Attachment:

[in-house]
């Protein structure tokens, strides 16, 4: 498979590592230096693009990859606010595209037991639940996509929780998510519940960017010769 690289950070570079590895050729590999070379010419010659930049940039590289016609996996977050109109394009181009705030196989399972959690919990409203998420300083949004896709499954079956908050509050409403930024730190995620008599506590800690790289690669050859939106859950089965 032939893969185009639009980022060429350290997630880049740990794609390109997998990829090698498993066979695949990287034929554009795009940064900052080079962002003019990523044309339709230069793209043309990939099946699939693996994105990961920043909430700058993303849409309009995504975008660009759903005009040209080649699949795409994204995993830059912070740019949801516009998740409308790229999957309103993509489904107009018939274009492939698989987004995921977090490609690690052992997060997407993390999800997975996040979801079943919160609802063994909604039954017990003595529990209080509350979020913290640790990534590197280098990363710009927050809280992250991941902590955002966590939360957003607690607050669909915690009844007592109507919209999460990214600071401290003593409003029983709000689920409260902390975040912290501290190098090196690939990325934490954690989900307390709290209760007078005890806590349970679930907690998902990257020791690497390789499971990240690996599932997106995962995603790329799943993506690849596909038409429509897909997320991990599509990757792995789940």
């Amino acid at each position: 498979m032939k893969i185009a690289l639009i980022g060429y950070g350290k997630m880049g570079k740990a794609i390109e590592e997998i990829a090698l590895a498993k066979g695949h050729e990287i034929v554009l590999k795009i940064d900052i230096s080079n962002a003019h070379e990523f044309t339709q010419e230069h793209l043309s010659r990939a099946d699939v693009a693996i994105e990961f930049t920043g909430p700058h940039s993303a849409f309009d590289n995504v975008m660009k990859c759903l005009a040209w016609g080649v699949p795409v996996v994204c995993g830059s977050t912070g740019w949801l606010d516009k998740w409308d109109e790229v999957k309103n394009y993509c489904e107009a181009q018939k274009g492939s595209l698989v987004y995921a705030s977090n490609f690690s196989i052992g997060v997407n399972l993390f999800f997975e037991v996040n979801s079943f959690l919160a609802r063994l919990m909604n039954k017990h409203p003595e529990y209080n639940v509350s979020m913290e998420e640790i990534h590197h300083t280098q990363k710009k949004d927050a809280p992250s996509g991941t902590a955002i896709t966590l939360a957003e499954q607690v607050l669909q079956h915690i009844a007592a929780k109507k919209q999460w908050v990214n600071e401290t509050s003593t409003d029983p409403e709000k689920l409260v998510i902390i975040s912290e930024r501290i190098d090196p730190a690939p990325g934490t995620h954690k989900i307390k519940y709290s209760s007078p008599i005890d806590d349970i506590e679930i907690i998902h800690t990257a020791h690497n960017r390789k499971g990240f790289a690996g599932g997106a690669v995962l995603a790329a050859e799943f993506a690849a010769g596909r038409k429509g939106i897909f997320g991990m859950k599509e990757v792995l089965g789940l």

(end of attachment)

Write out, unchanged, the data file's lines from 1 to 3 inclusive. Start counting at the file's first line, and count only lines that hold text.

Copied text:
[in-house]
């Protein structure tokens, strides 16, 4: 498979590592230096693009990859606010595209037991639940996509929780998510519940960017010769 690289950070570079590895050729590999070379010419010659930049940039590289016609996996977050109109394009181009705030196989399972959690919990409203998420300083949004896709499954079956908050509050409403930024730190995620008599506590800690790289690669050859939106859950089965 032939893969185009639009980022060429350290997630880049740990794609390109997998990829090698498993066979695949990287034929554009795009940064900052080079962002003019990523044309339709230069793209043309990939099946699939693996994105990961920043909430700058993303849409309009995504975008660009759903005009040209080649699949795409994204995993830059912070740019949801516009998740409308790229999957309103993509489904107009018939274009492939698989987004995921977090490609690690052992997060997407993390999800997975996040979801079943919160609802063994909604039954017990003595529990209080509350979020913290640790990534590197280098990363710009927050809280992250991941902590955002966590939360957003607690607050669909915690009844007592109507919209999460990214600071401290003593409003029983709000689920409260902390975040912290501290190098090196690939990325934490954690989900307390709290209760007078005890806590349970679930907690998902990257020791690497390789499971990240690996599932997106995962995603790329799943993506690849596909038409429509897909997320991990599509990757792995789940």
């Amino acid at each position: 498979m032939k893969i185009a690289l639009i980022g060429y950070g350290k997630m880049g570079k740990a794609i390109e590592e997998i990829a090698l590895a498993k066979g695949h050729e990287i034929v554009l590999k795009i940064d900052i230096s080079n962002a003019h070379e990523f044309t339709q010419e230069h793209l043309s010659r990939a099946d699939v693009a693996i994105e990961f930049t920043g909430p700058h940039s993303a849409f309009d590289n995504v975008m660009k990859c759903l005009a040209w016609g080649v699949p795409v996996v994204c995993g830059s977050t912070g740019w949801l606010d516009k998740w409308d109109e790229v999957k309103n394009y993509c489904e107009a181009q018939k274009g492939s595209l698989v987004y995921a705030s977090n490609f690690s196989i052992g997060v997407n399972l993390f999800f997975e037991v996040n979801s079943f959690l919160a609802r063994l919990m909604n039954k017990h409203p003595e529990y209080n639940v509350s979020m913290e998420e640790i990534h590197h300083t280098q990363k710009k949004d927050a809280p992250s996509g991941t902590a955002i896709t966590l939360a957003e499954q607690v607050l669909q079956h915690i009844a007592a929780k109507k919209q999460w908050v990214n600071e401290t509050s003593t409003d029983p409403e709000k689920l409260v998510i902390i975040s912290e930024r501290i190098d090196p730190a690939p990325g934490t995620h954690k989900i307390k519940y709290s209760s007078p008599i005890d806590d349970i506590e679930i907690i998902h800690t990257a020791h690497n960017r390789k499971g990240f790289a690996g599932g997106a690669v995962l995603a790329a050859e799943f993506a690849a010769g596909r038409k429509g939106i897909f997320g991990m859950k599509e990757v792995l089965g789940l």